Amid border standoff with China, GoI okays induction of nuke-capable Shaurya missile


New Delhi: Amid the border standoff with China, the Narendra Modi led government of India has quietly approved induction and deployment of 700-km range surface-to-surface supersonic Shaurya strategic missile.

The forward movement, according to a report by Hindustan Times, has been recorded in the development of 5,000 km range K-5 submarine-launched ballistic missile.

According to the report, Shaurya is the land version of the submarine-launched BA-05 missile and has been developed by the Defence Research and Development Organization (DRDO). The land version was discreetly tested for the final time before induction as part of user trials in Odisha’s Balasore on October 3.

Quoting top missile experts, the report said that Shaurya is a delivery system stored in a composite canister for rapid deployment and minimum interaction with the elements for a long period. The strategic missile flies at a supersonic speed of Mach 7, or 2.4 km per second, at a height of 50 km (within the atmosphere) and hits the designated target at Mach 4.

The report added that missile will be soon deployed at locations identified by the Indian Strategic Forces Command under guidance from National Security Council. It has a warhead weighing around 160 kg.

Pertinently, the DRDO is also making rapid strides in the development of a 5,000 km version of the submarine-launched ballistic missile (SLBM).

The report also mentioned that with a range equivalent to Agni-5 land-based ballistic missile, the K-5 will be deployed on Arihant class of nuclear submarines.

ALSO READ: Amid ‘disengagement’ claims meetings between India-China yield no results

Meanwhile, the People’s Liberation Army heavily deployed its troops along the Line of Actual Control in Ladakh’s Chushul district, which was followed by Indian Army changing its positions from “border management” to “border securing,” a Hindustan Times report read.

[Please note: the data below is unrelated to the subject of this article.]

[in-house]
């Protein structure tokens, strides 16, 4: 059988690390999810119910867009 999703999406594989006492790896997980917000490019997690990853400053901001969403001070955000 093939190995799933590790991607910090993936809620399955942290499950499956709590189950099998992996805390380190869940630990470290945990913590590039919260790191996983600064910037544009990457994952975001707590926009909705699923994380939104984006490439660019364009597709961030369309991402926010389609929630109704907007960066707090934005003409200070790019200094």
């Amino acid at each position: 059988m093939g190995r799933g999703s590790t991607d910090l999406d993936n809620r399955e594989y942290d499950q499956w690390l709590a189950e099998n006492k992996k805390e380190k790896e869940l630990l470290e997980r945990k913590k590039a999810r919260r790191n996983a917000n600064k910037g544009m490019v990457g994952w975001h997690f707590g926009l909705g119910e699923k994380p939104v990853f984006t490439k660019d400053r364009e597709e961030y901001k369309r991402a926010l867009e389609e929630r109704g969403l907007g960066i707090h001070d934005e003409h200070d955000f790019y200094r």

China has been deploying fighter and bomber aircraft to its bases in Tibet ever since tension over Ladakh started rising in May, The Week reported.

Earlier, China demanded that India withdraw its armed forces personnel from China-India border in order to avoid escalation of tensions.

China has reportedly built surface-to-air missiles near a lake, which is a part of the Kailash-Mansarovar.

On August, 31, Indian army informed that Chinese troops “carried out provocative military movements to change the status quo” near Pangong Tso lake in Ladakh, and they were blocked by the Indian armed forces personnel manning the area, the government said.

A Brigade Commander level Flag Meeting was later held at Chushul to resolve the issues, as per the Government of India situation update.

As New Delhi claims that both India and China will “continue to sincerely work towards complete disengagement” of armed forces personnel, talks aimed at resolving the military standoff along the Line of Actual Control (LAC) in Ladakh, has so far yielded no results.

A Chinese diplomat reacting to the standoff in Ladakh had said that the move is linked to the Indian government’s unilateral decision to scrap Article 370 in August last year.

The move changed the laws that prohibited Indians from buying land in Kashmir, and made the constitution of Jammu and Kashmir defunct, triggering fears of demographic change in the Muslim majority region of Kashmir.

When India scrapped Jammu and Kashmir’s special status on August 5 last year, the Chinese foreign ministry had issued two statements criticising the development, including one that focused on the splitting of the state into union territories.

This statement, while urging India to be “cautious” on the border issue and to avoid “actions that further complicate the border issue”, said: “China has always opposed India’s inclusion of Chinese territory in India’s administrative jurisdiction in the western part of the Sino-Indian border.”

This was a reference to the area in Ladakh that New Delhi claims but is controlled by Beijing.


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